The Force.com platform, which is headlined by Visualforce, a user interface-as-a-service technology (see gallery at right), is really designed to appeal to developers customers and independent software vendors (ISVs). Salesforce.com (blog posts and all resources) plans to unveil Force.com at its Dreamforce conference in San Francisco.
With Visualforce, a Salesforce.com customer could create an interface that looks like a proprietary application within a browser. The underlying Salesforce.com service in this environment essentially runs in the background as developers tweak buttons and interfaces depending on what's needed.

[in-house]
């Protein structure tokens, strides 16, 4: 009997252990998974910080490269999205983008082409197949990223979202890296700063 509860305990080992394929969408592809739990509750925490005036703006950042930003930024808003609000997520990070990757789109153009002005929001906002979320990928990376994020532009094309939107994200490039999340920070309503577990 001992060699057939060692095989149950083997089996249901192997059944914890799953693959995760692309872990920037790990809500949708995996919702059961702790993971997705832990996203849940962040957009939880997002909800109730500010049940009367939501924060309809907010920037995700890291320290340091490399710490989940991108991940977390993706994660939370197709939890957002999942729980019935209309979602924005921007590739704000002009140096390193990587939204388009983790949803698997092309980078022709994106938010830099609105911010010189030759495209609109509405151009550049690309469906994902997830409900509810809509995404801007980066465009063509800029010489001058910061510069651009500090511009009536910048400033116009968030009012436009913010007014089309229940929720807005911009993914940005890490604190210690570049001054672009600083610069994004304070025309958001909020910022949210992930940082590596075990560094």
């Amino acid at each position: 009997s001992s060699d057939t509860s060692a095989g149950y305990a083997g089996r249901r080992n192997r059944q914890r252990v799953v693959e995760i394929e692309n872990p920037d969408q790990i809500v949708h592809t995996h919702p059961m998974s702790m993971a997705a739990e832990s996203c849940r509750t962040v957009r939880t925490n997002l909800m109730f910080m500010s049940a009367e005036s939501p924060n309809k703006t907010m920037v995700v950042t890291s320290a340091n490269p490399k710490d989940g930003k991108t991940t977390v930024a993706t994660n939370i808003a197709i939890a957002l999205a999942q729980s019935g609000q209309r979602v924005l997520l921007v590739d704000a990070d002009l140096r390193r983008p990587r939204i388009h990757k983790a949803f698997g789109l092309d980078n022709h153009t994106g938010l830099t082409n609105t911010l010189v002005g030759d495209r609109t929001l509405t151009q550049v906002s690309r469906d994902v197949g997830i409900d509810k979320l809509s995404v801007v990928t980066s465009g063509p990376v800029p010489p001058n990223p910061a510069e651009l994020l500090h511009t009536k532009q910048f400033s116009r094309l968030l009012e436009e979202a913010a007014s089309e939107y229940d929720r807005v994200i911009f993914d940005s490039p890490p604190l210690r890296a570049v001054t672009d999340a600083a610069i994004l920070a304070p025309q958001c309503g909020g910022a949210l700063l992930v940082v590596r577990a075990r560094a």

The code underlying Visualforce is basic Web building blocks--HTML, Flex, Ajax and Salesforce.com's code. Developers will see an edit page tab on the bottom left side of the browser that enables them to peel back the underlying code and make changes on the fly.
We got a demo of Visualforce and frankly it's easier to show you than tell you about it. In a nutshell, a typical Salesforce.com screen looks like this today:
And with Visualforce and some tweaking it can look like this.
Salesforce.com will offer standard building blocks for customers that want to tweak the user interface. Here's how it'll work.
User interfaces can also be tailored to specific devices, say an iPod, iPhone or kiosk.
Dreamforce attendees will get a developer preview at the conference. Others will get the preview in Saleforce.com's fiscal fourth quarter.